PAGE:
Place Scrutiny: health tourism, faith and failing schools

And so, to People Scrutiny Committee, and a full house from the Conservatives (unlike at Place). It began with a plea from the UKIP chair, Cllr Moyies, for brevity and an avoidance of technical terms: sounded like he was admitting that he was not up to the job.

The first question on the item A&E Performance came from Cllr Folkard (Conservative, Chalkwell) who proceeded to give his best UKIP impersonation when asking a number of questions about health tourism. It is tempting to speculate that Cllr Folkard believes that local difficulties are down to foreigners over here, monopolising our germs, etc. I sought some clarification on the issue, as well as making it clear that I believed we had a duty to treat the ill, regardless of their nationality. (I do wonder what sort of message Cllr Folkard intends to send out to the tourists the town aspires to attract.)

Whilst the CQC does keep a track of those in default as regards to payments to the local NHS, it cannot differentiate between those who fall ill whilst here, and those already ill who travel specifically for treatment. I should be noted that Cllr Folkard did not seek clarification on this point – his determination to peddle the latest scare story evidently overriding any attempt at seeking a balanced view.

There are no figures showing how many of Southend’s residents seek treatment whilst abroad. Cllr Crystall (Liberal Democrat, Leigh) said that the board had had sight of the figures on this issue. Cllr Moyies, from the chair, believed these numbers were important (quelle surprise).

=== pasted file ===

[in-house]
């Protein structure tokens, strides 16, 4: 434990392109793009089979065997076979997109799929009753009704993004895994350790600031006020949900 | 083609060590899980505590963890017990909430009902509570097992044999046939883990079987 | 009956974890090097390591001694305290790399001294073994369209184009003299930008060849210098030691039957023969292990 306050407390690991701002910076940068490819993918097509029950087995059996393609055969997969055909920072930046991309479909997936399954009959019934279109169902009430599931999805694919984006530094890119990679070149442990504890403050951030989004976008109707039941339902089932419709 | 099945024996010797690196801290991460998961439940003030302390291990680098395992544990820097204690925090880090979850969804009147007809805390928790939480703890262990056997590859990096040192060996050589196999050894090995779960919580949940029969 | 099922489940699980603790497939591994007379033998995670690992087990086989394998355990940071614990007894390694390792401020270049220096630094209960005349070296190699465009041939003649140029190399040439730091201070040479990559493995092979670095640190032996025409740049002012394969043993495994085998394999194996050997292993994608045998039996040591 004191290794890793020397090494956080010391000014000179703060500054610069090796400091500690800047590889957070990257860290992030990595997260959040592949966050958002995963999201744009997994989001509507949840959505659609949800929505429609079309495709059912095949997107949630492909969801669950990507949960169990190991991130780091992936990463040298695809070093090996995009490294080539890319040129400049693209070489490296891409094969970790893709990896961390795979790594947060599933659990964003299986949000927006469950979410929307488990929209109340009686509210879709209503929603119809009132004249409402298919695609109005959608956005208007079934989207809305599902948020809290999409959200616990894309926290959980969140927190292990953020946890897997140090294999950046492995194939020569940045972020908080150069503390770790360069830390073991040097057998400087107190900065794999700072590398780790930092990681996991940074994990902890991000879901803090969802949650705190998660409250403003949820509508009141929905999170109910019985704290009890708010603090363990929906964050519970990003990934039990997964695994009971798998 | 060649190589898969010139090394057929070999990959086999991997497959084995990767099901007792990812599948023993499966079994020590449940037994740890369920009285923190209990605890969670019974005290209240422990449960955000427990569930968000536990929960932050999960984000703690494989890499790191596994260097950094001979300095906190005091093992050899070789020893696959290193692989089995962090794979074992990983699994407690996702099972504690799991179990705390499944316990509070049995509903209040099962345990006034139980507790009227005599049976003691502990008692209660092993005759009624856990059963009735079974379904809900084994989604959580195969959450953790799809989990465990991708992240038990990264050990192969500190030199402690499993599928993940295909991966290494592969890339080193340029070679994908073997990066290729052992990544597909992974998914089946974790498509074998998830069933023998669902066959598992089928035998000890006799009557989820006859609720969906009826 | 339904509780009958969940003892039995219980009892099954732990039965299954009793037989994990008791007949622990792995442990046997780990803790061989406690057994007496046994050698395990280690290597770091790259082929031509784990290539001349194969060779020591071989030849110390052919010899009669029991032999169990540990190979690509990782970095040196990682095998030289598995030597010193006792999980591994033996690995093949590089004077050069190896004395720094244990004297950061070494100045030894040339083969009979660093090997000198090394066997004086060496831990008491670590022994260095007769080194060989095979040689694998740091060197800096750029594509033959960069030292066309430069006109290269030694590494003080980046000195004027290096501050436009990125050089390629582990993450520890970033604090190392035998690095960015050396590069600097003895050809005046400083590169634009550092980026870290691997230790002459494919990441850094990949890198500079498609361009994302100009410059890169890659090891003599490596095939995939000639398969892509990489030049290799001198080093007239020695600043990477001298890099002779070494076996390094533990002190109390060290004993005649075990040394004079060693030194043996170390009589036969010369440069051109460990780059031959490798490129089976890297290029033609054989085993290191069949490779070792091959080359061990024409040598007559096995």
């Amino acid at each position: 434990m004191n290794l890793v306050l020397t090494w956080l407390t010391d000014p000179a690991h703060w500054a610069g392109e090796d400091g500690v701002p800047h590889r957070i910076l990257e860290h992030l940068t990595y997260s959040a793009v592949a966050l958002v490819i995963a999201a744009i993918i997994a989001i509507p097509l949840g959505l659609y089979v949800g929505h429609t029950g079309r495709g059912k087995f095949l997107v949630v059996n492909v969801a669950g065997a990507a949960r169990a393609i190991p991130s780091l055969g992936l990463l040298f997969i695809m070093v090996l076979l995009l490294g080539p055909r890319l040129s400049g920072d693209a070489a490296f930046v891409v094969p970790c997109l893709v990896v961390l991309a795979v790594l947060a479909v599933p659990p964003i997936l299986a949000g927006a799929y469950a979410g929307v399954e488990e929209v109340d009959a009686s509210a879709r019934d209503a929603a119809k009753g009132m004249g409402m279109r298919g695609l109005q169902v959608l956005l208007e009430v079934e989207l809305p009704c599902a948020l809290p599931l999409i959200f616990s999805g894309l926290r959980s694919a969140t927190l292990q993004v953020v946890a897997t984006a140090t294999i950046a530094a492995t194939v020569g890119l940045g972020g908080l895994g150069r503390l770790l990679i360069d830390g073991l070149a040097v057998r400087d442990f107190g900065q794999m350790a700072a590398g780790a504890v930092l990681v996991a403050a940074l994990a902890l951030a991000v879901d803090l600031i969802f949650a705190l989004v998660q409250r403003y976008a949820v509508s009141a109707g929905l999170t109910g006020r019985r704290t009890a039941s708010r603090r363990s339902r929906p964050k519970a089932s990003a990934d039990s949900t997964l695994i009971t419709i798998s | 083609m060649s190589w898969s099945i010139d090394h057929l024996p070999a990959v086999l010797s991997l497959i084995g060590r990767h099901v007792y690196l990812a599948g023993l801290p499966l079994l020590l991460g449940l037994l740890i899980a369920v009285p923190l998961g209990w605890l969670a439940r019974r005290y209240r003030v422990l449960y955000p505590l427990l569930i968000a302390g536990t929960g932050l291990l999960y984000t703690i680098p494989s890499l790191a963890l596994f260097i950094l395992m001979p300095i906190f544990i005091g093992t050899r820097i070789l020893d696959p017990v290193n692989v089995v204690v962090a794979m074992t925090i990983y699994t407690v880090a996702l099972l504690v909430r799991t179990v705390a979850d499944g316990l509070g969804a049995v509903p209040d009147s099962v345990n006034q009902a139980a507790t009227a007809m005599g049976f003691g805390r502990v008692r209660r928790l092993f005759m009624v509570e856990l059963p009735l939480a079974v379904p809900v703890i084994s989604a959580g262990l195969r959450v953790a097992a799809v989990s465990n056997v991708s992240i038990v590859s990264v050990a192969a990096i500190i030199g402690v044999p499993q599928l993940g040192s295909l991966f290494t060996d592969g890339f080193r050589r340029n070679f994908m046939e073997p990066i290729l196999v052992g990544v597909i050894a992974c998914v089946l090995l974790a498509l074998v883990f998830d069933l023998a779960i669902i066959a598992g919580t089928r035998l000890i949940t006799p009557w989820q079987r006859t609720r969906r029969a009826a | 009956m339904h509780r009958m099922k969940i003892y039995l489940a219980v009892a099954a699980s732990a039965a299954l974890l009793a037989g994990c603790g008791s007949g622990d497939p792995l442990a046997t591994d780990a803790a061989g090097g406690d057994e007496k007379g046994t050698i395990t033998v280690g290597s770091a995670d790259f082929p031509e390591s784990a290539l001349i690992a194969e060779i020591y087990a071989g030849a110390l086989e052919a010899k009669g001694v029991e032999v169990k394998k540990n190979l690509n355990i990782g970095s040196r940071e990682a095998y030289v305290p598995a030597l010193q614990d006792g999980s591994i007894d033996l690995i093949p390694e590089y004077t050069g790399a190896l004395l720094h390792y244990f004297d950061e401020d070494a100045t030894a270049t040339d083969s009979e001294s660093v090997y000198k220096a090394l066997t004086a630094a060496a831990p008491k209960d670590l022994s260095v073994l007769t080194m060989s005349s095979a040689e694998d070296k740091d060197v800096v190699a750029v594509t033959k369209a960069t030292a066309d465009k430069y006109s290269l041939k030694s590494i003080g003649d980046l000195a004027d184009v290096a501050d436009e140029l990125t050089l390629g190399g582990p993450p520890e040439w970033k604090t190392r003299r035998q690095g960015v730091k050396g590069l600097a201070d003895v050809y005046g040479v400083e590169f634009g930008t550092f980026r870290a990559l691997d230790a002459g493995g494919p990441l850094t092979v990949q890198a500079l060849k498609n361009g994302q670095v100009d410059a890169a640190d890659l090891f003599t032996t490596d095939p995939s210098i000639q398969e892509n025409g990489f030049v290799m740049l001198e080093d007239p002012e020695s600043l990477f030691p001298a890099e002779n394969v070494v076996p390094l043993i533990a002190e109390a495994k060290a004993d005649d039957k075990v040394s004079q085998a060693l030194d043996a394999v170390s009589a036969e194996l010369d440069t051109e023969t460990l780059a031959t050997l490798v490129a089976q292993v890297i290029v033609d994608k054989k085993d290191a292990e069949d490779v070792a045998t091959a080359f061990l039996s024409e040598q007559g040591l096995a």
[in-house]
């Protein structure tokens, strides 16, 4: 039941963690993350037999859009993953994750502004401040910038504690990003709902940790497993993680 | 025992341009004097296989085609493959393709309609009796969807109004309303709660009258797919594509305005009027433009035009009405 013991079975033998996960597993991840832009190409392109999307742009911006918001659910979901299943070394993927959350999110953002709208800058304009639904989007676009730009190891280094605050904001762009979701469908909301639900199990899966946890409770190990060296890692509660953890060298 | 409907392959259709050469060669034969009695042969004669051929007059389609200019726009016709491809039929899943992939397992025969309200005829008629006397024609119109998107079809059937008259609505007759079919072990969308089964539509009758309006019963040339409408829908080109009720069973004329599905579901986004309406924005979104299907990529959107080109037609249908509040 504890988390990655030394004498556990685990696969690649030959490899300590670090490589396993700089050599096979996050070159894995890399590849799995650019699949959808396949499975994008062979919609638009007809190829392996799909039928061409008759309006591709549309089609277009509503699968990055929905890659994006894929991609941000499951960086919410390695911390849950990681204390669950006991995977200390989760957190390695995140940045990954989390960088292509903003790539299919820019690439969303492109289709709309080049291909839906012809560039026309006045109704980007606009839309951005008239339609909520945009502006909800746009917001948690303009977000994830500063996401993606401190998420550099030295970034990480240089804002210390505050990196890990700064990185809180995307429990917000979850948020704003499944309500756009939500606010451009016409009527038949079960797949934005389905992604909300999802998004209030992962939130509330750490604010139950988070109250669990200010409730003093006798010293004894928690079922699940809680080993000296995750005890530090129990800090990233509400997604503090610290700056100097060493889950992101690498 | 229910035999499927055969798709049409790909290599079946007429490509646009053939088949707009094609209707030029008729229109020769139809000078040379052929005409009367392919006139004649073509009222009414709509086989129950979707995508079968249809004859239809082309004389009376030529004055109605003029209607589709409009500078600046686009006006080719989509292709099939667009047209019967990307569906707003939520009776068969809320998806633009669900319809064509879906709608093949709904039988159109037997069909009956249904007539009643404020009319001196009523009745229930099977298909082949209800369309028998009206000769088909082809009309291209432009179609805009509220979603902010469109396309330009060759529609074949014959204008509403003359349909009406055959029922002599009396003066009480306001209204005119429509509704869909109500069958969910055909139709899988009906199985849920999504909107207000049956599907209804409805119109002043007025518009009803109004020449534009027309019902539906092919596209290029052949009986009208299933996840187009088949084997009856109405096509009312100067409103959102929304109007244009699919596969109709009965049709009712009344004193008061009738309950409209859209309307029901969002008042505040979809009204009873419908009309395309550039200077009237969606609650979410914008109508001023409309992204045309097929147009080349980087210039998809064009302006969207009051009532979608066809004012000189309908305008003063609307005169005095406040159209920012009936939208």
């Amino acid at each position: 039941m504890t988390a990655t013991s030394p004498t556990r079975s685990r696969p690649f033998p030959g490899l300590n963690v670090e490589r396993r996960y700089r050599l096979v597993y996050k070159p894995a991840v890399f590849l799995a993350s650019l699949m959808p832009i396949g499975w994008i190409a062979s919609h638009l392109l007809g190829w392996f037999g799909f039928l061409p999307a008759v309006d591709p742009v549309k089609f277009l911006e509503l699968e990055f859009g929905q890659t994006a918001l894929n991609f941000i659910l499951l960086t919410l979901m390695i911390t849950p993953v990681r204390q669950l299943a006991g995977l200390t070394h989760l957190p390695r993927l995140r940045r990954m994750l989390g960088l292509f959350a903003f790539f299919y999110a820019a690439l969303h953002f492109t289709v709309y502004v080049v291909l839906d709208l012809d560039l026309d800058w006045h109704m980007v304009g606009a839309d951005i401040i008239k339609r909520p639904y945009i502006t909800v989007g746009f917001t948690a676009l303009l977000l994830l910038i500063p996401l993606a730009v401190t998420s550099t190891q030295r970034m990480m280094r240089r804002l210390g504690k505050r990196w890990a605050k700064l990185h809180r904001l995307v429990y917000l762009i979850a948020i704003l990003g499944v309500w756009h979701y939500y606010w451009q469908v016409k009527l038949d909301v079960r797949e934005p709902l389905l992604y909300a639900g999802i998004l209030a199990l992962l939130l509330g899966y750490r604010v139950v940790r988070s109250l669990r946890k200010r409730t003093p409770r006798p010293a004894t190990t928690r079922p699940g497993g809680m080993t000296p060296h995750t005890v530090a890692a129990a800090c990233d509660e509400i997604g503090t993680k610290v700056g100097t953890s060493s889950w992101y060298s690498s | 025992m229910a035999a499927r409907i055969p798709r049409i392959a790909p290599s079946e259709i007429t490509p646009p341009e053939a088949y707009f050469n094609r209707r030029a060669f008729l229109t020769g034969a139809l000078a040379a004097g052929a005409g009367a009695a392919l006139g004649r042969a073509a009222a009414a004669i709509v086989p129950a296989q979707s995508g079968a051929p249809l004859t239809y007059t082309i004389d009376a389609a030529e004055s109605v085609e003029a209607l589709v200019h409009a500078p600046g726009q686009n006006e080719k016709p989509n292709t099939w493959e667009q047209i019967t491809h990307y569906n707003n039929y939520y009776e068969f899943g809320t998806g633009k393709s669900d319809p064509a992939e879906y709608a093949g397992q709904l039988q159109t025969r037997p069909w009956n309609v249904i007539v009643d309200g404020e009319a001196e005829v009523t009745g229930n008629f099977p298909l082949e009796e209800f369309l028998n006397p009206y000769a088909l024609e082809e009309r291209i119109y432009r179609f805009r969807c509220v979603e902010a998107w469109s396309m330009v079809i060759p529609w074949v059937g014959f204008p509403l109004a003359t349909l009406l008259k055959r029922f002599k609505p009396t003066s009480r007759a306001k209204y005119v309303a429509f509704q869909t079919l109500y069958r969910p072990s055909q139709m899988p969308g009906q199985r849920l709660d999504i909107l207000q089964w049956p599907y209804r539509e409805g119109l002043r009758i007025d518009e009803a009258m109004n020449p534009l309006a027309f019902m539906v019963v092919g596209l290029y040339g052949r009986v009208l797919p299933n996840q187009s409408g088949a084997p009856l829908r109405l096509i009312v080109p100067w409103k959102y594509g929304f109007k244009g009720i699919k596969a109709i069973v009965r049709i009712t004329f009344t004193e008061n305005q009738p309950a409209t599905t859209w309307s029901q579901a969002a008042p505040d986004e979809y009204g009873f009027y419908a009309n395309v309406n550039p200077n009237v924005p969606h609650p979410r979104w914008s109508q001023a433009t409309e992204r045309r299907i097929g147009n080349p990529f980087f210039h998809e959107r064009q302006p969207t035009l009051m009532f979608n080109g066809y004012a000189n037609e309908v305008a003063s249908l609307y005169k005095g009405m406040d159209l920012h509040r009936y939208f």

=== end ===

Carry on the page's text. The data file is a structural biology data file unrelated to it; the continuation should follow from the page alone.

Some statistics regarding A&E performance were circulated showing the performance over the last twelve months. It looked dire for the autumn and winter months, which is why Southend University Hospital A&E Departments was, at one point, rated the very worst in the UK. The two representatives could not guarantee that this would not be repeated in the coming months, although they did say that measures had been taken to try to avoid a repeat.

The Outcome of Consultation on the Permanent Expansion of Primary Places in Southend perturbed me. Two faith schools (Sacred Heart Catholic Primary School and St Helen’s Catholic Primary School) are getting public money to fund their expansion. I am opposed to any segregation at any level of education, and this is why I am opposed to this. By all means teach faith (and non-faith), but let’s teach all of our children together. I had an unlikely ally in the guise of Cllr Moyies on this issue.

The item School Organisation Data Supplement 2014 covered a report with all sorts of data within it, except what I think the most important – the effects of poverty. I will separately ask for this data. Whilst I want to see improving schools, it is vital that this reaches all social groups. I am concerned that there is a significant educational underclass in Southend-on-Sea.

I cannot report much from the Schools Progress Report (as it confidential), but I can report the following:

Nearly a quarter (23.4%) of those at a secondary school in the borough attend a school described as inadequate. A further 7.7% attend a school that Ofsted assert requires improvement. This means that nearly a third (31.1%) of all secondary school children in Southend-on-Sea are at a school that is described as below ‘Good’. This is an appalling state of affairs, appalling.

The meeting lasted two and a half hours. This is my version of events, not minutes or a verbatim record. Of course it is biased.

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